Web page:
Leonardo is bolstering the credentials of its M-346 thanks to an international school established with the Italian air force – and the airframer is hoping that further sales of the type will follow soon.
A little over a decade since the first customer example of Leonardo’s M-346 advanced jet trainer was handed over, the type is now in service with six nations, and supporting the instruction of new pilots for multiple other air forces.
Orders to date have come from home nation and launch operator Italy (18), plus export buyers Israel (30), Poland (16), Qatar (6), and Singapore (12). The airframer also has delivered six of its armed fighter attack (FA) variant to an operator that it describes as an “undisclosed customer”. However, online images of M-346FAs in a striking two-tone blue livery identify this user as being Turkmenistan.
The Italian air force’s first service-designated T-346A made its debut flight on 31 March 2011, and was delivered late the same year, followed by a second example in February 2012.
Leonardo secured the biggest business success so far with its “Master” that same month, via a government-to-government deal which saw Israel order the type via local training provider TOR Systems, while Rome acquired two Gulfstream G550-based airborne early warning and control system aircraft from Israel Aerospace Industries. Deliveries of Israel’s new “Lavi” trainers began in July 2014.
Meanwhile, Singapore’s lead jet had been rolled out at the company’s Venegono Superiore site in August 2012 and began supporting training activities at Cazaux air base in France the following year, and Poland’s first example from an initial eight-unit order was delivered in November 2016.
Shipments under the low-profile M-346FA deal with Ashgabat commenced in 2021, according to Cirium fleets data, while Qatar’s last of six trainers will be handed over before year-end.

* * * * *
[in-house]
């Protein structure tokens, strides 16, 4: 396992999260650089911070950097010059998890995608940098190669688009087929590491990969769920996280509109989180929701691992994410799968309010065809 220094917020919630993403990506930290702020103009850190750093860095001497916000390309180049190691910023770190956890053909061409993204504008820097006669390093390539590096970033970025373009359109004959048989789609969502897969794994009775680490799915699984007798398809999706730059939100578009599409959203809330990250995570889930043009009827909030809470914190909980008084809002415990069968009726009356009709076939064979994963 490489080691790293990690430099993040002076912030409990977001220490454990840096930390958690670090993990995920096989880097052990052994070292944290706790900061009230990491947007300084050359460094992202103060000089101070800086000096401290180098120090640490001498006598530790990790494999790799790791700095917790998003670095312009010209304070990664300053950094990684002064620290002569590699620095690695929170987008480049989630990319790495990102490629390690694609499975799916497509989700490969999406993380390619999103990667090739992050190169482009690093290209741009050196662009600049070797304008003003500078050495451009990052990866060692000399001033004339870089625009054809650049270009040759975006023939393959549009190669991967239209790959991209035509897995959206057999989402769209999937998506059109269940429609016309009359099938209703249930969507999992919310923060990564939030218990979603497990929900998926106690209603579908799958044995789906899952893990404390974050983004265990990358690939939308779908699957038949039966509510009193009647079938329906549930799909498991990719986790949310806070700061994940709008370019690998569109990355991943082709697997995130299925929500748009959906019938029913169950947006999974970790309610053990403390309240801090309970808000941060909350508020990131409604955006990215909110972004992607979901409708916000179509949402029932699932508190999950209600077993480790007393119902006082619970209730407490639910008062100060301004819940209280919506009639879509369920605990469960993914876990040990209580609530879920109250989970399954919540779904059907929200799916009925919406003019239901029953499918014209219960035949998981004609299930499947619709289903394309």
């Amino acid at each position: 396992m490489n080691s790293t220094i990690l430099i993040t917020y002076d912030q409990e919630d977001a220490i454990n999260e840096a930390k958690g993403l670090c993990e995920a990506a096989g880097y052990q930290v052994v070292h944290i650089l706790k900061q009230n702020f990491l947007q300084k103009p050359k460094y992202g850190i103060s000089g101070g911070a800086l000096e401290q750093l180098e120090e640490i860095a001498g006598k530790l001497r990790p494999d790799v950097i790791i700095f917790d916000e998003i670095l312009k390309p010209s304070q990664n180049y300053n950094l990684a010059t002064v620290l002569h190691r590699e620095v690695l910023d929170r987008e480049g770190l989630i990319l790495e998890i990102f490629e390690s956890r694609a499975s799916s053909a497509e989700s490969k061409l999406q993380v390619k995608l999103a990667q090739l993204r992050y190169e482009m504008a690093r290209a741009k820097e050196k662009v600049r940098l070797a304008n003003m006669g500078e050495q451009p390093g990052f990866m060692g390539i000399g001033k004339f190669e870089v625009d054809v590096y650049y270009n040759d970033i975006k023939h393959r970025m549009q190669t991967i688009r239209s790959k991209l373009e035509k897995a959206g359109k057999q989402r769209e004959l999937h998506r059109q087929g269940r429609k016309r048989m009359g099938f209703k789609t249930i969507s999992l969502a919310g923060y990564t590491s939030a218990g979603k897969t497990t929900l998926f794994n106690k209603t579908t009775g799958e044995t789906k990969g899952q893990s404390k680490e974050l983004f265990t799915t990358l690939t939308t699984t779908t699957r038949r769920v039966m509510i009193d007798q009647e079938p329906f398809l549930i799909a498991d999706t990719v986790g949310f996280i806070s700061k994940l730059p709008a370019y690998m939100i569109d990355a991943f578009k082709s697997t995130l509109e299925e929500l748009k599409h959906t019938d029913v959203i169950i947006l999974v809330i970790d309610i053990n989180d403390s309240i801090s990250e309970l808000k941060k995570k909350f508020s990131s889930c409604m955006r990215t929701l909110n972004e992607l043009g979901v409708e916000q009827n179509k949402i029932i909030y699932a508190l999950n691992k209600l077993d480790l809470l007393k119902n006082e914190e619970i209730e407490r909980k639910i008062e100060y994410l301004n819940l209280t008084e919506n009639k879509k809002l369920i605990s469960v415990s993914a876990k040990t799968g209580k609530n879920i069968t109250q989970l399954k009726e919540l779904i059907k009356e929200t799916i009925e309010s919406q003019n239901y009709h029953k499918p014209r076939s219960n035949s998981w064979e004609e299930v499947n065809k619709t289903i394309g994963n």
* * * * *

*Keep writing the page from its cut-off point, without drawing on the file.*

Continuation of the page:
Leonardo says the global fleet – totalling 88 customer aircraft – has exceeded 100,000 flight hours.
In what is likely to remain the programme’s most ambitious sales campaign, the company’s US business Leonardo DRS led a bid to produce a T-100 derivative of the Honeywell F124-powered twinjet for the US Air Force (USAF). Offered as a Northrop T-38 replacement via the T-X contest, the model would have been assembled in Tuskegee, Alabama, but the USAF instead selected Boeing’s T-7A Red Hawk in September 2018 for its 351-aircraft requirement.
Leonardo DRS helmed the T-100 campaign after an earlier partnership with Raytheon foundered.
Back in Europe, Leonardo and the Italian air force had used the July 2018 Farnborough air show to launch their International Flight Training School (IFTS) venture, with further support from the nation’s defence ministry and Canada’s CAE.
In addition to furthering the training capabilities of the Italian air force, the initiative also has at its heart a strategy to attract third-party users keen to share access. Launching the IFTS alongside Leonardo chief executive Alessandro Profumo, then-air force chief of staff Lieutenant General Enzo Vecciarelli noted: “I believe that countries in the Gulf, as well as in Africa will also be a new horizon for us.”
The IFTS has been designed to operate with a fleet of 22 M-346s: 18 Italian air force jets, plus four examples supplied by Leonardo. It has been scaled to deliver a total of 8,000 flight hours per year in the Phase IV, or lead-in fighter training category, enabling an annual throughput of 70 students, supported by a 40-strong cadre of military and civilian instructors.